The Pentax 02 Standard Zoom Lens ($299.95 direct) is the lens you’ll get if you buy the Pentax Q10 camera—but if you bought into that camera system with the original Q, which was bundled with the 01 Standard Prime Lens (47mm equivalent), you may be considering this as a complementary zoom.
The lens has a 3x zoom range, covering a native 5-15mm angle, which translates into a 27-83mm field of view in terms of traditional 35mm photography. The maximum aperture is f/2.8 at its widest setting, which dwindles to f/4.5 as you zoom all the way in, and it uses 40.5mm filters. The lens itself is 1.9 by 1.9 inches (HD) in size and weighs about 3.4 ounces. It can focus on objects as close as 11.8 inches at any focal range. The lens has a built-in neutral density filter, so you can shoot at lower shutter speeds in very bright light, and its leaf shutter can sync with an external flash at speeds of up to 1/2,000-second.
I used Imatest to check the sharpness of the lens when paired with the Q10. At 5mm f/2.8 it is extremely sharp, recording 2,019 lines per picture height—better than the 1,800 lines we use to define a sharp image. Zooming to 10mm f/3.5 reduces the score to 1,565 lines—although you can coax a bit more resolution out of the lens by dropping the aperture to f/5.6, a setting at which it hits 1,738 lines. The lens is quite soft at 15mm f/4.5—it only manages 1,381 lines there, and that figure only increases to 1,428 lines at f/5.6. If you shoot JPG, distortion isn’t an issue—the camera corrects for it—but there is some noticeable barrel distortion at the widest setting if you shoot in Raw mode; this is easily corrected in Lightroom.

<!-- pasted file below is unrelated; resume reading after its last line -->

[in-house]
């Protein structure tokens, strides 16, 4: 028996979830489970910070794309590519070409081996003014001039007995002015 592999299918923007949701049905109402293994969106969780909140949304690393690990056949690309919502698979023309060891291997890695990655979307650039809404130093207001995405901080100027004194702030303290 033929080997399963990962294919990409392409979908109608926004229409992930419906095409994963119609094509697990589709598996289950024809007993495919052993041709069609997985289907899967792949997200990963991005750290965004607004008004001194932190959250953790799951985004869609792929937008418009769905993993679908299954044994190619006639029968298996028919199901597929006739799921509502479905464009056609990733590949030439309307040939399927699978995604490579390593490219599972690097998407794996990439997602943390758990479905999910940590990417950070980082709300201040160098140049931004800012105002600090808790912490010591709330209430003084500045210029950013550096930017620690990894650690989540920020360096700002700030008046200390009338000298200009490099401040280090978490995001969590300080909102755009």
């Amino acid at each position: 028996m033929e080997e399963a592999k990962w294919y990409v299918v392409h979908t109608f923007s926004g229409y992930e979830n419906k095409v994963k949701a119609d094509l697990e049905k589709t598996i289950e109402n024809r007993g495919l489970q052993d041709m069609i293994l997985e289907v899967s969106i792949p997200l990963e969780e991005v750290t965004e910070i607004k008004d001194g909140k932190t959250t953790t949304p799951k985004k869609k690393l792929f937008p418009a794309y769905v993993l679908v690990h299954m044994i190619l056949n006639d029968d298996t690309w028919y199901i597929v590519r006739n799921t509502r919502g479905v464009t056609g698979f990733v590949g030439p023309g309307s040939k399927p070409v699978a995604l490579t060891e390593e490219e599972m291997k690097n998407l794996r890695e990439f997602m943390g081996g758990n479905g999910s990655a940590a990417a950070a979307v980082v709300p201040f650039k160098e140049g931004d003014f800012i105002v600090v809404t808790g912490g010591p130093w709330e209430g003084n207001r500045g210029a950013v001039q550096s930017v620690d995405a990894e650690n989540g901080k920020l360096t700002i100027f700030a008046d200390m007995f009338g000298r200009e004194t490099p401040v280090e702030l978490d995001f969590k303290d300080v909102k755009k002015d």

If you’re in the market for a standard zoom lens for your Q camera, the 02 Standard Zoom is the only game in town. It’s not a perfect lens by any means—it’s very sharp at its widest angle, but image quality suffers as you zoom in. The 01 Standard Prime is sharper, smaller, has a faster maximum aperture, and is set to sell for only $200 when Pentax puts it on the market in January—but it doesn’t zoom. Usually you can improve the sharpness of a lens by narrowing its aperture, but the Q’s small sensor starts to rob images of sharpness due to diffraction as you do—so we don’t recommend using that lens at a setting narrower than f/5.6. At $300 on its own the asking price is a bit too high, especially considering that it’s bundled with the Q10 in a kit that is priced at only $600.
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